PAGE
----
Whether the complement is the Americanized classic chicken tikka or a more authentic paneer curry or lamb vindaloo, the North American Royal brand Basmati rice goes hand in glove with East Indian cuisine.
Since 1992, Cypress, Calif. LT Foods America (LTFA), the U.S. subsidiary of Indian company LT Food, Ltd., has imported the traditional white, long-grain rice from its mills in India to markets in the U.S. and Canada.
Over the years, the company evolved from a rice distributor to a full-fledged, authentic "farm-to-fork" enterprise with comprehensive traceability responsibility. Today, the company is the largest Basmati rice seller in North America and does about $135 million of business out of the LTFA business unit via warehouses in New Jersey, South Carolina, Texas, and California to blanket the country.
New product line
The company’s primary product has long been raw grain rice sack formats that range from 2 lbs on retail shelves, to 100 lbs for foodservice, to 2,000-lb units for industrial customers. But current U.S. retail trends toward convenience, plus a newfound American willingness to broaden its palate to include new flavors, has LTFA rolling out a new line of pre-cooked, pre-portioned, ready-to-heat and eat packages of the cornerstone Indian grain. The line will include plain basmati rice, as well as flavored basmati mixes containing other grains like wild rice or quinoa.
The company’s Houston facility is spearheading the project, which will churn out retorted pouches. Each 240-g gusseted pouch measures roughly 5.5 in x 7 in. The premade pouches are filled and top sealed on a pick and fill machine prior to retort.
Water is used to cool down the pouches after the sterilization is complete, so they are wet as they come out of retort and pass through a checkweigher and x-ray inspector toward secondary packaging. With corrugated cases, this was a problem.
Dry pouch solution
“We needed a dry pouch, not only on the surfaces of the pouch, but also in the gusseted corners and nooks in the pouch. It’s very easy to get the surface water off with air knives, but the gussets were another story,” says Kaizar Colombowala, Director Technical, LTFA. “We pack them into a six-count corrugated retail-ready case, and that corrugated couldn’t withstand the wet pouches.”
Colombowala had two options; he could make a drying system himself, or he could start shopping.
“We did look around both in Europe as well as in America to see what was available for pouch drying on a retorted line,” Colombowala says. “I had heard about JetAir previously, and when we approached them, they guaranteed that they could get the water out from the gussets. We ran a few trials and were very pleased with the results.”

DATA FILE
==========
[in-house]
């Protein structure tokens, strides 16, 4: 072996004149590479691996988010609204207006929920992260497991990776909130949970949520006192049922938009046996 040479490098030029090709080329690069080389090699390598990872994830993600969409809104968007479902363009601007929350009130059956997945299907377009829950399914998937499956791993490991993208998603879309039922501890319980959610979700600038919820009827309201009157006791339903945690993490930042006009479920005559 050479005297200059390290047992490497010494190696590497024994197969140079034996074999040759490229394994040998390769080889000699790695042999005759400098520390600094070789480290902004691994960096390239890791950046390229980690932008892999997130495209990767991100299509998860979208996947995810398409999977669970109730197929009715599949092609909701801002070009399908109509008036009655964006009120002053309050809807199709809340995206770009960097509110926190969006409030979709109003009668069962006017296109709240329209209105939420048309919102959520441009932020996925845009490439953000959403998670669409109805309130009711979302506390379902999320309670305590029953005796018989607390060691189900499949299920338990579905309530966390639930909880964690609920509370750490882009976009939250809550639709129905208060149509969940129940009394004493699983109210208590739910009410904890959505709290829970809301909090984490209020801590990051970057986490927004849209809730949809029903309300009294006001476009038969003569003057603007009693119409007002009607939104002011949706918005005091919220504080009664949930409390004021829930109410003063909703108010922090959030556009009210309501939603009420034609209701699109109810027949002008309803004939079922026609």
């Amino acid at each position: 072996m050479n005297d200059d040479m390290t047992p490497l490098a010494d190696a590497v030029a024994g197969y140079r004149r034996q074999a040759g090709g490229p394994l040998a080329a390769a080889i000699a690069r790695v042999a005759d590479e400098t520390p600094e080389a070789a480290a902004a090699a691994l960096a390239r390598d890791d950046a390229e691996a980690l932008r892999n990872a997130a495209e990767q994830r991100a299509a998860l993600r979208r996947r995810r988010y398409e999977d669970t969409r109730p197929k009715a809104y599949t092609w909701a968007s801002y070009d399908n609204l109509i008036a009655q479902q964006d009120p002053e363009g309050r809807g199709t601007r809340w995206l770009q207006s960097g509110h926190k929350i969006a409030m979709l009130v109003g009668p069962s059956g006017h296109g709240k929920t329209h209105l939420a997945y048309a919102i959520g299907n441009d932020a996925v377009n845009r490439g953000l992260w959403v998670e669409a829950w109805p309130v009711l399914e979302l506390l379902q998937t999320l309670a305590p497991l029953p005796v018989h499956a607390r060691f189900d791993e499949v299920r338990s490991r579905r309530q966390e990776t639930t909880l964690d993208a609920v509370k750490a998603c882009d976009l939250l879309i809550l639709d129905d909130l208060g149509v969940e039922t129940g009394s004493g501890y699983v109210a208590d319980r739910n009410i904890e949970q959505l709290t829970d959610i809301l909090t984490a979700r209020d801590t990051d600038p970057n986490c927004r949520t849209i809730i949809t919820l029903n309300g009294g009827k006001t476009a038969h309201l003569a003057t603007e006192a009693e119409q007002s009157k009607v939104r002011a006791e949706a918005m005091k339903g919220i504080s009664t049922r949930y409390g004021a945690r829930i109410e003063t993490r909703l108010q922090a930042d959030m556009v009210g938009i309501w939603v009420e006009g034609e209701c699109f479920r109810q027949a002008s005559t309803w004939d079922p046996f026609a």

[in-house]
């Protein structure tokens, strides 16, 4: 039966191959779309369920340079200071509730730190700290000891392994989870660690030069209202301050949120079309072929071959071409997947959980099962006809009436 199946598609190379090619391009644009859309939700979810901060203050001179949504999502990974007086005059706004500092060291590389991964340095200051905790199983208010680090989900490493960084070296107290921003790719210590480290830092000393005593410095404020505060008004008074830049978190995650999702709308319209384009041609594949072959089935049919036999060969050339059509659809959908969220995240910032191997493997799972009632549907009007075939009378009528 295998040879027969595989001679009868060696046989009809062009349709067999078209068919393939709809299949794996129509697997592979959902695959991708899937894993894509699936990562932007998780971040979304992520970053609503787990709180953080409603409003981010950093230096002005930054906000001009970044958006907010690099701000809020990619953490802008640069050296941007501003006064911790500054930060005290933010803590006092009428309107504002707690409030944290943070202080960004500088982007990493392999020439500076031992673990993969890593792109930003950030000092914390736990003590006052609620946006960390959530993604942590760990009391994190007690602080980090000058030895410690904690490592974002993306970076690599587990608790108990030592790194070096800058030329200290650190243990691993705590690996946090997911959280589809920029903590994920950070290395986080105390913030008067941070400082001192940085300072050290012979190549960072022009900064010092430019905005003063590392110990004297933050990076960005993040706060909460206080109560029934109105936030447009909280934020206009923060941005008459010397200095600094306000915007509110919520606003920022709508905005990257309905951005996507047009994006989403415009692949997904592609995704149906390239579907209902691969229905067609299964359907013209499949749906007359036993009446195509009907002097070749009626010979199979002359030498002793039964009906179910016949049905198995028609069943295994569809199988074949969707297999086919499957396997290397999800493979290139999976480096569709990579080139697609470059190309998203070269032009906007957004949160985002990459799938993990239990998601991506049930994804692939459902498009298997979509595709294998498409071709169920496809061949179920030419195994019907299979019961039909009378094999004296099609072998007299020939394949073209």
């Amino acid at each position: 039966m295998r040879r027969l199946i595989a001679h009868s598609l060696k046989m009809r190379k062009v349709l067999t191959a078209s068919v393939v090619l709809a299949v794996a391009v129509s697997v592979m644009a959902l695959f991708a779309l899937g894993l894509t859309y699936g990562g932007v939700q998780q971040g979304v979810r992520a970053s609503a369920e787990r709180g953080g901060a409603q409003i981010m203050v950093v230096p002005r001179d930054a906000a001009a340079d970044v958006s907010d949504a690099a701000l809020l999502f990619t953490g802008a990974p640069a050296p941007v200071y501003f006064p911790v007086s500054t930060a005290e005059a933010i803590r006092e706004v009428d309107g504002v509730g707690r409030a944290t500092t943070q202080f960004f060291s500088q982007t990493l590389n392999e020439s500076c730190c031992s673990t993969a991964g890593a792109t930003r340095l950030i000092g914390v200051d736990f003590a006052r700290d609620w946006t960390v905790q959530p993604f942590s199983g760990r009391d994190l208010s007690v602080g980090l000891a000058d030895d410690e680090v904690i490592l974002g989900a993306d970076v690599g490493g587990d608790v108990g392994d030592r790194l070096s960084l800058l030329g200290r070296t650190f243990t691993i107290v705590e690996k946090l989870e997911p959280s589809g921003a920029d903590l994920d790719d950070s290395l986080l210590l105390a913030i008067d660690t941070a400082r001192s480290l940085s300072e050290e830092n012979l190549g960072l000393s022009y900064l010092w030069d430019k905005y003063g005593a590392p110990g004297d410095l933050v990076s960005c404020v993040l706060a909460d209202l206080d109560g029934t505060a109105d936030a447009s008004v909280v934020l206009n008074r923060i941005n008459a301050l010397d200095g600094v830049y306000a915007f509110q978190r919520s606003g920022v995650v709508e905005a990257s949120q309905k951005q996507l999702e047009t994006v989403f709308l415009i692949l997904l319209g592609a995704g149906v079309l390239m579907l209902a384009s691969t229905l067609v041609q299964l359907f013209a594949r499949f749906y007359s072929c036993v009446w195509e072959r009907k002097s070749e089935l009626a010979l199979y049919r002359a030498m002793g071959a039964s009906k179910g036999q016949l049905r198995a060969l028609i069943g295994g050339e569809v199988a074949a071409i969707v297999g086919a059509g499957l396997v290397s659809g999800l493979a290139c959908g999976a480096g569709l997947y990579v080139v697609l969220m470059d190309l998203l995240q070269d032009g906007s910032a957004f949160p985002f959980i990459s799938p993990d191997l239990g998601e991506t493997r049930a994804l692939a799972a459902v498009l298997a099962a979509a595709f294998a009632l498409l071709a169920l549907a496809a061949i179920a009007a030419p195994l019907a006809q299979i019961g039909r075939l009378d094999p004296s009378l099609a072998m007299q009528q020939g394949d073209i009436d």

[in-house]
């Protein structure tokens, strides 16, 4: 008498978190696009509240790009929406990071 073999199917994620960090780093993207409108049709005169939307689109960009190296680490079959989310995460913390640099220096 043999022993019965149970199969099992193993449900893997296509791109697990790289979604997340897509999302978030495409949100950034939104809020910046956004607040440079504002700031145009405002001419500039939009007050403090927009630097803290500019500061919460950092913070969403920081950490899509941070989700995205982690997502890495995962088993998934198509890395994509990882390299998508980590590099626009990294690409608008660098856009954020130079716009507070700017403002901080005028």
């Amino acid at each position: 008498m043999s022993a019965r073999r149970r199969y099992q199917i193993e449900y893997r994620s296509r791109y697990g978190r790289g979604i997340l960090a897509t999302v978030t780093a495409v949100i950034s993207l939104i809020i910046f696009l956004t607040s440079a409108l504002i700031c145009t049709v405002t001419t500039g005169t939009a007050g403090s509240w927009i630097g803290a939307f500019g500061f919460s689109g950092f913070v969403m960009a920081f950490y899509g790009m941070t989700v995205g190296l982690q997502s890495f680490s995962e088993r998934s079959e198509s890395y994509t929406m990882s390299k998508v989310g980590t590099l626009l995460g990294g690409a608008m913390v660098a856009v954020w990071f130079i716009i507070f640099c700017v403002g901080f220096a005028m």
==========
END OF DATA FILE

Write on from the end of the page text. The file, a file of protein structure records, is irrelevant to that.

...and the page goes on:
JetAir’s pouch drying system essentially creates a tension over the top of the pouches which will, for lack of a better descriptor, pop the exterior gussets open and expose them to air nozzles. The secret sauce in this system is what the company calls its integrated dynamic hold-down feature.
“The system places the pouch between a belt and the hold-down device, and it keeps it in place while the pouch is traveling through the drying chamber,” Colombowala says. “It blows air from both top and bottom, and from the side on which the gusset is located. And this hold down device assures us that the pouch will not move. It will remain in place to get blasted by air to knock all of the water out.”
Colombowala and JetAir technicians only needed to hone in on the speeds and the specific amount of air and pressure that could be applied to any given pouch without distorting or damaging it in the process.
“The Jet Air has its own blower so you are not using compressed air. The system is built with variable speed drives, so you can set the speeds as required to do the job. The belt speeds are all controlled, the hold down belt speed is controlled via these variable frequency drives, and the blower capacity can be increased or decreased in order to get the proper drying done,” he says. “We selected the one [model number DL1500] that would give us adequate retention time to run at 80 pouches per minute and give us the dryness that we were looking for. We were also looking for a clean, stainless steel, food grade design and Jet Air offered us that design.”
End-of-line automation coming soon?
Further downstream, the pouches are manually packed into each RRP case to add a human inspection step as a failsafe, but a case erector and a case sealer introduce some level of automation into the line. An online barcode printer also prints onto cases prior to pack out.
“We don't have automatic palletizer or pallet wrapper at this time, but we plan to do that when we end up automating the pouch case packing,” Colombowala says. “If after maybe six months of experience, we find that the manual inspection is unnecessary because of the performance of the line, then we would add a case packer. Then at that point we would put a palletizer on.”